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Russia tests powerful ballistic missile, sending message to North Korea

The RS-12M Topol ICBM cannot be stopped by any current missile defense technology

(ZeroHedge) – As North Korea vociferously condemns the US and the United Nations after the Security Council passed yet another round of sanctions against the restive regime, Russia is continuing to test ICBMs in preparation for a violent conflict on the neighboring Korean Peninsula while simultaneous calling for both sides to seek mediation.

Last night, Russia’s Strategic Missile Force tested the RS-12M Topol intercontinental ballistic missile (ICBM) at the Kapustin Yar practice range in the southern Astrakhan Region, the TASS News Agency reported Tuesday.

“On December 26, 2017, a combat team of the Strategic Missile Force test-fired an RS-12M Topol intercontinental ballistic missile from the Kapustin Yar state central combined arms training range in the Astrakhan Region,” Russia’s Defense Ministry said.

“The launch was aimed at testing perspective armament for intercontinental ballistic missiles,” the ministry said.

“During the tests, specialists obtained experimental data that will be used in the interests of developing effective means of overcoming anti-ballistic missile defense and equipping the perspective grouping of Russian ballistic missiles with them,” the Defense Ministry said.

As we explained last week, the latest round of sanctions aims to curb the North Korean energy trade – something both China and Russia have been reluctant to sign off on in the past. This suggests that two of the North’s erstwhile benefactors are becoming increasingly concerned about the possibility that a deadly, destabilizing conflict could erupt on the peninsula.

The new restrictions are meant to slash North Korea’s imports of refined petroleum products, further restrict shipping and impose a 12-month deadline for expatriate North Korean workers to be sent home, according to Bloomberg.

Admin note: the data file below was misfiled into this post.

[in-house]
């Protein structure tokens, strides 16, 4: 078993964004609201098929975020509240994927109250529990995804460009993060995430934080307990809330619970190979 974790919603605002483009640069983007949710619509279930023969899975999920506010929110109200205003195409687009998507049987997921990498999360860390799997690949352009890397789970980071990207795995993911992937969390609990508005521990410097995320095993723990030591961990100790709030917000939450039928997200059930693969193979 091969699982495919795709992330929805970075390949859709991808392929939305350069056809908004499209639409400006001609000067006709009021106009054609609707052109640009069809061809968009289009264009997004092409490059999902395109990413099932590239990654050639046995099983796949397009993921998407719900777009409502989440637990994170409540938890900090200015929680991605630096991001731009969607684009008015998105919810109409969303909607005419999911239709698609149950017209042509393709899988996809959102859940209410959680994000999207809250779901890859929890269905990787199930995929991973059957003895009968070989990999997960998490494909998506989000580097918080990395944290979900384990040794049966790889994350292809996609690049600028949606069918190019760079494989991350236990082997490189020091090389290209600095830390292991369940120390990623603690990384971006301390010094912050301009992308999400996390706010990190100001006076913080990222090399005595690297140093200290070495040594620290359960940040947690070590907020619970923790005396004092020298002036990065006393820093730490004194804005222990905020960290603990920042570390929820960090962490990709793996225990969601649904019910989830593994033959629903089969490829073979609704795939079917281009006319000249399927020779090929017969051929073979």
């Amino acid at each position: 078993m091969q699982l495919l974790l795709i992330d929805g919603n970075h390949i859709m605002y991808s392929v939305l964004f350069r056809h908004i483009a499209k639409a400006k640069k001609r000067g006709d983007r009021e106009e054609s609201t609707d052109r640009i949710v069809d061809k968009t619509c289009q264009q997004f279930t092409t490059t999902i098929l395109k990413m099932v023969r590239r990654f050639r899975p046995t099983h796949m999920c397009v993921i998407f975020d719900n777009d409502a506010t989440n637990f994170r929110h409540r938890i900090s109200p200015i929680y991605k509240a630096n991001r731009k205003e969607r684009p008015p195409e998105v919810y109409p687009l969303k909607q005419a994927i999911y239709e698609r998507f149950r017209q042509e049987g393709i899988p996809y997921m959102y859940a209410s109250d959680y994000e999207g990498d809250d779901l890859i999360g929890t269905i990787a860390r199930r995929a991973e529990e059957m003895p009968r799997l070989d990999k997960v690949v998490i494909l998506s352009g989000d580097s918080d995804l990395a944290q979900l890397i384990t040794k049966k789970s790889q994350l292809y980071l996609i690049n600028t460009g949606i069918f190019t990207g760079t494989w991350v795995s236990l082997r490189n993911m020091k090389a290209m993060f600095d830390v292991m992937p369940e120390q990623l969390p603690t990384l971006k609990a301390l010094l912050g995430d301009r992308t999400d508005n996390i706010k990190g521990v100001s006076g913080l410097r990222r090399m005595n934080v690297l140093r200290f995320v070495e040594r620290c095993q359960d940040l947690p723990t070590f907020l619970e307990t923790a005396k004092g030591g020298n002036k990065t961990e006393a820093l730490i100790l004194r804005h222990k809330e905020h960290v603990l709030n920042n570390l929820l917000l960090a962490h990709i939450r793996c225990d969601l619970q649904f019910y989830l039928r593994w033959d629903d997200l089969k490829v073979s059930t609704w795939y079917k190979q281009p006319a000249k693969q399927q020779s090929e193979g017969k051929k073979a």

“Under the new sanctions, oil exports will be limited to their current level, which has already begun to result in shortages around the country,” the NY Times added. “Countries around the world will be ordered to expel North Korean workers, a key source of hard currency. Nations would also be urged to inspect all North Korean shipping and halt ship-to-ship transfers of fuel, which the North has used to evade sanctions.”

In response, the North (once again) swiftly condemned the sanctions as an “act of war”, and threatened to “further consolidate its self-defensive nuclear deterrence.”

Circling back to the launch, RS-12M Topol intercontinental ballistic missile (ICBM) at the Kapustin Yar practice range in the southern Astrakhan Region, the Defense Ministry reported on Tuesday.

According to TASS, the Kapustin Yar practice range was chosen because it allows testing perspective armaments capable of overcoming anti-ballistic missile defenses – a tacit reference to the US ABM systems that dot Eastern Europe and South Korea.

After the North’s latest ICBM test, Russia announced on Wednesday that North Korea’s latest intercontinental ballistic missile launch constituted a “provocative act”. Though Russia also called on both sides to “stay calm.” Russia has carried out ICBM tests with increasing frequency in recent months, while also deploying troops to its border to act as a bulwark should an armed conflict break out.

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